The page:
The Ukraine crisis has revived the role of natural gas What strategic weapon. The possibility that Russia decides to cut off the pumping of gas to the countries of the European Union (EU) generates great concern. The Russian state company Gazprom supplies more than a third of the gas consumed by households and industries in the EU, a figure that shows great dependence. An important part circulates through the gas pipeline that crosses the Ukrainian territory. In fact, the Russian threat is beginning to materialize. The The Kremlin has announced that it will cut off one of the routes that supplies gas to the EU, the supply through the Yamal gas pipeline in Poland. Previously, Ukraine stopped pumping through another pipeline that runs through its territory towards the community bloc.
Experts maintain that if only this conduit is closed, the blow, even though it is strong, can be circumvented. There are containment alternatives, they say. But we must foresee the worst, that the Russian president, Vladimir Putin, decide to close all keys. As the President of the European Commission, Ursula von der Leyen, put it, the EU’s goal is “to achieve a continuous, sufficient and timely supply from various sources around the world.”
The crisis has boosted the market for liquefied natural gas (LNG), which reaches its destination in large merchant ships. Offers are not lacking. The main supplier in this time of crisis is the United States (USA). Since last October, an authentic fleet of large methane tankers has been arriving in Europe from the US East Coast, which has made the North American country the largest supplier of LNG to the EU.
Some of these merchant ships had Asian countries as their final destination, but they corrected their course and ended up docking at European ports. Shortest route and higher profit margin. Spain is the EU country with the largest number of plants for regasification and storage of LNG. It concentrates seven of the 22 existing in the European continent. In any case, it will not be easy to distribute the stored fuel from the Peninsula due to the lack of large-capacity gas pipelines. It must also be taken into account that the supply of LNG by sea today represents a great logistical challenge. Maritime transport networks are at the limit as a consequence of the accumulation of merchandise after the stoppage and slowdown of world trade due to the pandemic.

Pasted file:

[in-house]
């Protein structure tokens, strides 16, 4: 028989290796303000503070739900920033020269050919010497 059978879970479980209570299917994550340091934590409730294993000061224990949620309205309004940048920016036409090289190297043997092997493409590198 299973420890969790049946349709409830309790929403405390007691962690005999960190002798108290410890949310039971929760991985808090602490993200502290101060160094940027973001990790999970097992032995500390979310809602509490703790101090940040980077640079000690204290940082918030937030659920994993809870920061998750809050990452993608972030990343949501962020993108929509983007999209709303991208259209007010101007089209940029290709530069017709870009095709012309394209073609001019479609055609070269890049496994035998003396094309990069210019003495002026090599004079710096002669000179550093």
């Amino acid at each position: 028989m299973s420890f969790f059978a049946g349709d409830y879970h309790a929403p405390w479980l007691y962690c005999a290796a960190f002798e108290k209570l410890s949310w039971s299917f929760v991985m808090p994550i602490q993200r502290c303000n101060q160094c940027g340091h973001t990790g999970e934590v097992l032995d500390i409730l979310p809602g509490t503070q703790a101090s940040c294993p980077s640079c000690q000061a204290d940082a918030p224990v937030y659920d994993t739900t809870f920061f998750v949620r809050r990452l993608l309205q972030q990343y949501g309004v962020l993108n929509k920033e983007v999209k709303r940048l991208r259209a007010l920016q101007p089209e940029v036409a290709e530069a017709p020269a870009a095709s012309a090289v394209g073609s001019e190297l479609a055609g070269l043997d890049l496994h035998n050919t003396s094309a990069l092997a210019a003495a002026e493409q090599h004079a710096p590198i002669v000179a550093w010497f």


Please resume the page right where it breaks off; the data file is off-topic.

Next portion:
Brussels has also knocked on the door of Qatar, a country that shares with Iran one of the largest gas fields in the world. Currently, the percentage of LNG reaching the EU from the wealthy little emirate in the Persian Gulf is only 5.2%. Australia has also joined the list of suppliers, offering its gas to Europe at “affordable” prices.
Despite these “goodwill” gestures, a total Russian supply cut-off would leave some European countries in a vulnerable situation, such as Germany, in the process of eliminating nuclear plants and forced to burn less coal to stop emitting CO2. Today, Germany is the largest consumer of gas in Europe. Russia supplies more than half of what it consumes. Perhaps for this reason, Germany is one of the EU countries who has been less hostile with Russia.
wind in favor
Something similar happens with Italy, another of the vulnerable countries, even though it receives algerian gas, but totally insufficient to cover the demand. In a telephone interview this week, President Putin, who days before met with a group of important Italian businessmen, which generated great controversy, promised Prime Minister Mario Draghi that he will not lack gas.
In any case, the passing of the months makes the wind blow in favor of the European countries. Gas consumption drops drastically starting in the spring. At this time of year, demand decreases up to 60% compared to January. But you have to prepare for the rest of winter and for the next one, in case things end up turning more than desired.
In this crisis, anything can happen, but experts believe that it is unlikely that Putin will decide to turn off the tap completely, mainly because it would be a hard blow also for the Russian economy. 85% of Russian gas exports go to EU countries. A pressure factor for Putin, moreover, is the Nord Stream 2 pipeline, which runs along the bed of the Baltic Sea to connect with Germany, without going through Ukraine, to supply energy to central Europe. The gas pipeline is pending the approval of the Government of Berlin to start it up. Russia is very interested in this new conduit as it will be added to the one already in operation NordStream, inaugurated in 2011. Nord Stream 2 will double the current capacity of said infrastructure. More sales and more benefits.
Eddie is an Australian news reporter with over 9 years in the industry and has published on Forbes and tech crunch.